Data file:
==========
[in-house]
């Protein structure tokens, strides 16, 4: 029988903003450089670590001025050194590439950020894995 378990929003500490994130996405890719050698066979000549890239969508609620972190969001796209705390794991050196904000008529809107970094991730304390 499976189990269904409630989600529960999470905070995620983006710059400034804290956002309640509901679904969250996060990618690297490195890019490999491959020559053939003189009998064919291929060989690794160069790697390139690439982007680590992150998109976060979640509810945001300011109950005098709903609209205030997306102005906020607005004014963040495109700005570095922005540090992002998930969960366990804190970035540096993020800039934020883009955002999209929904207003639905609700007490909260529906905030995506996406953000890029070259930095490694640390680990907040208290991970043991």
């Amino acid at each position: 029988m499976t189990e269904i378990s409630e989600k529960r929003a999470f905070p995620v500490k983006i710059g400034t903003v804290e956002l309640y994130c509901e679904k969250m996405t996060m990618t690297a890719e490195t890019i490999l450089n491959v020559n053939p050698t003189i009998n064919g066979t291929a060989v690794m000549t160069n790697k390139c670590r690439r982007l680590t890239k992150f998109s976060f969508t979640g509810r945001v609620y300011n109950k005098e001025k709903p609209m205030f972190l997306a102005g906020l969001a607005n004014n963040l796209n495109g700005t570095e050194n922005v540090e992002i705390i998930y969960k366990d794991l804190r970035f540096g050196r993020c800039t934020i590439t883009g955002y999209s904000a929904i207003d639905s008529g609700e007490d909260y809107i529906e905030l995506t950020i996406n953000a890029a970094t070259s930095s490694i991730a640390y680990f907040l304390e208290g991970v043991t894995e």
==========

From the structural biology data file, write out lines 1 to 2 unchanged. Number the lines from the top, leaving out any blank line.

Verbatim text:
[in-house]
């Protein structure tokens, strides 16, 4: 029988903003450089670590001025050194590439950020894995 378990929003500490994130996405890719050698066979000549890239969508609620972190969001796209705390794991050196904000008529809107970094991730304390 499976189990269904409630989600529960999470905070995620983006710059400034804290956002309640509901679904969250996060990618690297490195890019490999491959020559053939003189009998064919291929060989690794160069790697390139690439982007680590992150998109976060979640509810945001300011109950005098709903609209205030997306102005906020607005004014963040495109700005570095922005540090992002998930969960366990804190970035540096993020800039934020883009955002999209929904207003639905609700007490909260529906905030995506996406953000890029070259930095490694640390680990907040208290991970043991």